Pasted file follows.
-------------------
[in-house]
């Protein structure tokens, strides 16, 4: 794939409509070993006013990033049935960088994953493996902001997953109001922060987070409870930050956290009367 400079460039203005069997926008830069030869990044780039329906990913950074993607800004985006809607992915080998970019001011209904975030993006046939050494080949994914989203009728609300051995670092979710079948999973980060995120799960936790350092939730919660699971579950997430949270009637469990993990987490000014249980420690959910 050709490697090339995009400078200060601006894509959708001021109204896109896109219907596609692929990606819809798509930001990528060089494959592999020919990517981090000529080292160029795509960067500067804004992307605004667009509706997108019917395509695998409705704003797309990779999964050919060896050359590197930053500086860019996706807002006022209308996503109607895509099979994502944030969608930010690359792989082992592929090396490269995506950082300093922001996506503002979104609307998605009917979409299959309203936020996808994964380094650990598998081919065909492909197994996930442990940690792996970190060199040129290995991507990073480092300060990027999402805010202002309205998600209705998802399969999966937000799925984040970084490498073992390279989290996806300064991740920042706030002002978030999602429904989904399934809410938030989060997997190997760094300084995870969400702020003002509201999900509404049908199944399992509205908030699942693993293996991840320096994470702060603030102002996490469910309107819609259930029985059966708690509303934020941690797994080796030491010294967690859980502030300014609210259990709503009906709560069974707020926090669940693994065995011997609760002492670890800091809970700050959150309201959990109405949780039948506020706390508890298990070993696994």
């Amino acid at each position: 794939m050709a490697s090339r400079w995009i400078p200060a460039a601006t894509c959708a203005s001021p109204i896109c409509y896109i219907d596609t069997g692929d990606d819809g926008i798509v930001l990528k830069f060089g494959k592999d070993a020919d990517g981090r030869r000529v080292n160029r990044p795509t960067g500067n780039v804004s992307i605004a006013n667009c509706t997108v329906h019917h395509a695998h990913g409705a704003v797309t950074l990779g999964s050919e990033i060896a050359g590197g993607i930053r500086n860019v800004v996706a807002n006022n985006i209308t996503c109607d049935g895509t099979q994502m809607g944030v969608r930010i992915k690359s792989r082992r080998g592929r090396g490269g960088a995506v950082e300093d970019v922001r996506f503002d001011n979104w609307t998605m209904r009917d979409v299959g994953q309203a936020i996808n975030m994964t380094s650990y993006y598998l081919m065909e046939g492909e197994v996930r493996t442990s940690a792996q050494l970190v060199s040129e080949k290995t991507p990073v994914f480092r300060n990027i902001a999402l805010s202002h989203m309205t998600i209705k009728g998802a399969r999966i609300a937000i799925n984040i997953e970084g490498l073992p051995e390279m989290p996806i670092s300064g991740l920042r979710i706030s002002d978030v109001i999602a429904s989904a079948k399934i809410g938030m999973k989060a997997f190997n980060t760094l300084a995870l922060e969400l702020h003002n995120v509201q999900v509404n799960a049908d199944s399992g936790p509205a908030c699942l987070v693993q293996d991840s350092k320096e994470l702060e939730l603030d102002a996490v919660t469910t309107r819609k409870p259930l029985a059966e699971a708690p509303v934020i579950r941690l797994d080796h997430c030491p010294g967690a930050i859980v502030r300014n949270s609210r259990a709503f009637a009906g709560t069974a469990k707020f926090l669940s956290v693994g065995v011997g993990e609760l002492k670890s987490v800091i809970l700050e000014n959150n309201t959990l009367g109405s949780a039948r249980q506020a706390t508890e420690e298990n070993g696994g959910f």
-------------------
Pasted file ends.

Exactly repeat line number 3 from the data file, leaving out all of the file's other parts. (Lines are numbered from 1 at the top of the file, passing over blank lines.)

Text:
């Amino acid at each position: 794939m050709a490697s090339r400079w995009i400078p200060a460039a601006t894509c959708a203005s001021p109204i896109c409509y896109i219907d596609t069997g692929d990606d819809g926008i798509v930001l990528k830069f060089g494959k592999d070993a020919d990517g981090r030869r000529v080292n160029r990044p795509t960067g500067n780039v804004s992307i605004a006013n667009c509706t997108v329906h019917h395509a695998h990913g409705a704003v797309t950074l990779g999964s050919e990033i060896a050359g590197g993607i930053r500086n860019v800004v996706a807002n006022n985006i209308t996503c109607d049935g895509t099979q994502m809607g944030v969608r930010i992915k690359s792989r082992r080998g592929r090396g490269g960088a995506v950082e300093d970019v922001r996506f503002d001011n979104w609307t998605m209904r009917d979409v299959g994953q309203a936020i996808n975030m994964t380094s650990y993006y598998l081919m065909e046939g492909e197994v996930r493996t442990s940690a792996q050494l970190v060199s040129e080949k290995t991507p990073v994914f480092r300060n990027i902001a999402l805010s202002h989203m309205t998600i209705k009728g998802a399969r999966i609300a937000i799925n984040i997953e970084g490498l073992p051995e390279m989290p996806i670092s300064g991740l920042r979710i706030s002002d978030v109001i999602a429904s989904a079948k399934i809410g938030m999973k989060a997997f190997n980060t760094l300084a995870l922060e969400l702020h003002n995120v509201q999900v509404n799960a049908d199944s399992g936790p509205a908030c699942l987070v693993q293996d991840s350092k320096e994470l702060e939730l603030d102002a996490v919660t469910t309107r819609k409870p259930l029985a059966e699971a708690p509303v934020i579950r941690l797994d080796h997430c030491p010294g967690a930050i859980v502030r300014n949270s609210r259990a709503f009637a009906g709560t069974a469990k707020f926090l669940s956290v693994g065995v011997g993990e609760l002492k670890s987490v800091i809970l700050e000014n959150n309201t959990l009367g109405s949780a039948r249980q506020a706390t508890e420690e298990n070993g696994g959910f």